Rock 'n Roll Woman

Start with these three chords on the piano:

'F' Maj. , 'G' Maj. , 'a' min. , and back to 'G' Maj.

Next, add the vocal line on top:

Harmony (parallel lines/pitches) can be added to that monophonic top vocal melody line (phrase):
'F' Maj. , 'e' min. , 'C' Maj. , 'd' min. (etc.)

That actually is the guitar riff / vocal theme of "Rock 'n Roll Woman."

That song appears on the 2nd album of the Buffalo Springfield. David Crosby had a big hand in writing it, along with Stephen Stills. I could be wrong, but I think David Crosby wrote that catchy, transcendant riff/theme/hook, but Stephen Stills wrote the rest of the song around that -- particularly vocal melody, lyrics, and bridge.

The bass line (left hand) alternates between F and D.

The harmonic structure can be analysed as alternating between 'F' Lydian mode, and 'd' dorian mode. This serves as an example of the influence of Jazz (Impressionistic / Modal) harmony on David Crosby, interestingly.

I.J. keyboard harmony instructional video: "Rock 'n Roll 3 chords"

Perhaps it is better to (first) approach this in terms of
monophonic lines (phrases) one-pitch-at-a-time

and see how they layer on top of one another, to create harmony:

View a slide presentation (G docs) showing the 4-note figure, layering

Perhaps it is easier to read notation if the chord voicings are distributed over two staves (like the grand staff of two-hand piano notation):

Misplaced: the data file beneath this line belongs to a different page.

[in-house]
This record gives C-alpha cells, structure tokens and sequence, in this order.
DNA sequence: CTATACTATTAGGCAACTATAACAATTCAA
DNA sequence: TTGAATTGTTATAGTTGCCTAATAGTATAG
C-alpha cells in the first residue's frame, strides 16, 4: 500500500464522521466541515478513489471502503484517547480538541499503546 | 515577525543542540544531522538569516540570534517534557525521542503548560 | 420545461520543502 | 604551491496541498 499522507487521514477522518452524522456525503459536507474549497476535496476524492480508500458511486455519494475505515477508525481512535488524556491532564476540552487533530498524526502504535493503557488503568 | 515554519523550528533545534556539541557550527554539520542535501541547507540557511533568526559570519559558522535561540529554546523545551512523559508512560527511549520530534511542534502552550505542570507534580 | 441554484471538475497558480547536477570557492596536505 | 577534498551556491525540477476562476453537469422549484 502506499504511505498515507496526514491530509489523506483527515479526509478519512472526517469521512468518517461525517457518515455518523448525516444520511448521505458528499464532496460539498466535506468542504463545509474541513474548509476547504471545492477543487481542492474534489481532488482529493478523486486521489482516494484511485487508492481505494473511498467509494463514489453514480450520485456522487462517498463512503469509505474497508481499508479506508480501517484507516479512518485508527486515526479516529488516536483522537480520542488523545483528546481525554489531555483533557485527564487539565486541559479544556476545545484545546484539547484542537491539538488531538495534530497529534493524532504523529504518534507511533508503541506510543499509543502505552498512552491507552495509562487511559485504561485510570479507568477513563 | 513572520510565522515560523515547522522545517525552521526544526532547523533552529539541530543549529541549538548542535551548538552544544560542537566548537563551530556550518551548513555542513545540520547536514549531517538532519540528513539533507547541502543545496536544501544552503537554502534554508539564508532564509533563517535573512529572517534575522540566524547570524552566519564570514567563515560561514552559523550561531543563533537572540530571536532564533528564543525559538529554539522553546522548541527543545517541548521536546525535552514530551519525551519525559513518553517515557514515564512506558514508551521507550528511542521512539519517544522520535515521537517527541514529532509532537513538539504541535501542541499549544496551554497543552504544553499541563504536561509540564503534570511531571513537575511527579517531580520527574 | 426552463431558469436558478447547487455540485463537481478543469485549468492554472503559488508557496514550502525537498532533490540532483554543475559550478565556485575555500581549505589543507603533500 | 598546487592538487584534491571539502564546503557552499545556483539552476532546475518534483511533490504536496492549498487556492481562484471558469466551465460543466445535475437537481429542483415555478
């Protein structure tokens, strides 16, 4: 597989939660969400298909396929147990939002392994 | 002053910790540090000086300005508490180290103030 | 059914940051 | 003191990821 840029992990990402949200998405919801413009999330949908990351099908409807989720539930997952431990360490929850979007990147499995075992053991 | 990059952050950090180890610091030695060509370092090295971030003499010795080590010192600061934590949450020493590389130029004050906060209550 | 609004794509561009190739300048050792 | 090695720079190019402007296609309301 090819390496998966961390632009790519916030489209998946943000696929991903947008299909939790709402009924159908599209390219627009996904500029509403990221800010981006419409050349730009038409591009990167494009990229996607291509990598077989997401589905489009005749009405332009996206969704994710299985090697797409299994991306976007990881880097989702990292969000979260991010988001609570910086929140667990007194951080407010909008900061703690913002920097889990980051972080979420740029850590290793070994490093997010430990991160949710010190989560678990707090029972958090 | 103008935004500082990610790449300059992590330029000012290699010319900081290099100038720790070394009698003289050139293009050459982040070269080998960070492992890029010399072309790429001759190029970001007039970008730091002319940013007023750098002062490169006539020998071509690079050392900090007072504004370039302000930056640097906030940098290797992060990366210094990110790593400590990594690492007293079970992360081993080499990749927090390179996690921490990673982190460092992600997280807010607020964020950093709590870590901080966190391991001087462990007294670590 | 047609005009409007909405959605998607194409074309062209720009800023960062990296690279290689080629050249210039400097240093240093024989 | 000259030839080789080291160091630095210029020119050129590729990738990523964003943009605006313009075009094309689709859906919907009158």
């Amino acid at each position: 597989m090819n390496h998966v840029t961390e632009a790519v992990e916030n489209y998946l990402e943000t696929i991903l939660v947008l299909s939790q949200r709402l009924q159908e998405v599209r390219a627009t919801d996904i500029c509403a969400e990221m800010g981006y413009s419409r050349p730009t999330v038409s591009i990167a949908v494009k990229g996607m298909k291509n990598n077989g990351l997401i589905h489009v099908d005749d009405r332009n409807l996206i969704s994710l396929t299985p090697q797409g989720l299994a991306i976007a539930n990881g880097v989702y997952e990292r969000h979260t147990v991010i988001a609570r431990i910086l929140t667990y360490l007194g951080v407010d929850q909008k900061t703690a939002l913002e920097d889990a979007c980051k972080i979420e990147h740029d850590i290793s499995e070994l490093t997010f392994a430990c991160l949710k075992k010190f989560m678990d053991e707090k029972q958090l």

So, given the bass lines ('F' moving to 'D', and then back, in a cycle/pattern) --
Each hand can play one individual triad (or 7th chord) at a time -- and this will create compound chords/harmonies. (These should be vocal parts/lines/phrases, by the way.)

Here are 11th chords, distributed between two hands (staves):

Maybe those same notes are easier to read, if notated one octave (8vb) lower:

15th chords ! :

Maybe that's going too far, harmonically.
Instead, don't go beyond 13th chords ...

Those are thick, complex harmonies. (Lots of stacked (harmonic intervals of) 3rds.)

Maybe it would be helpful to include an explicit sharp (courtesy accidental) for every single time a black key is pressed ...

However, it seems (Stephen Stills) used the "D7" chord, when the bass (harmonic root) is on 'D'
(but not when the harmonic root pitch (bass) is on: 'F' -- in which case the chord could be 'F'(_natural) Maj.7 or 'd' min.7).
The "D7" ('D' _dominant_ 7 chord) includes "F#"
and F# is a raised 3rd degree, above the root pitch of 'D'
Whereas, 'F'_natural is the lowered third degree above (a root pitch of) 'D'.

Stephen Stills added a bridge, which consists of -- essentially -- two chords:
'a' minor (7?) to 'D' Major (triad) : ||

A Previous harmony lesson could be the one about the song titled: "Ye-Me Le"

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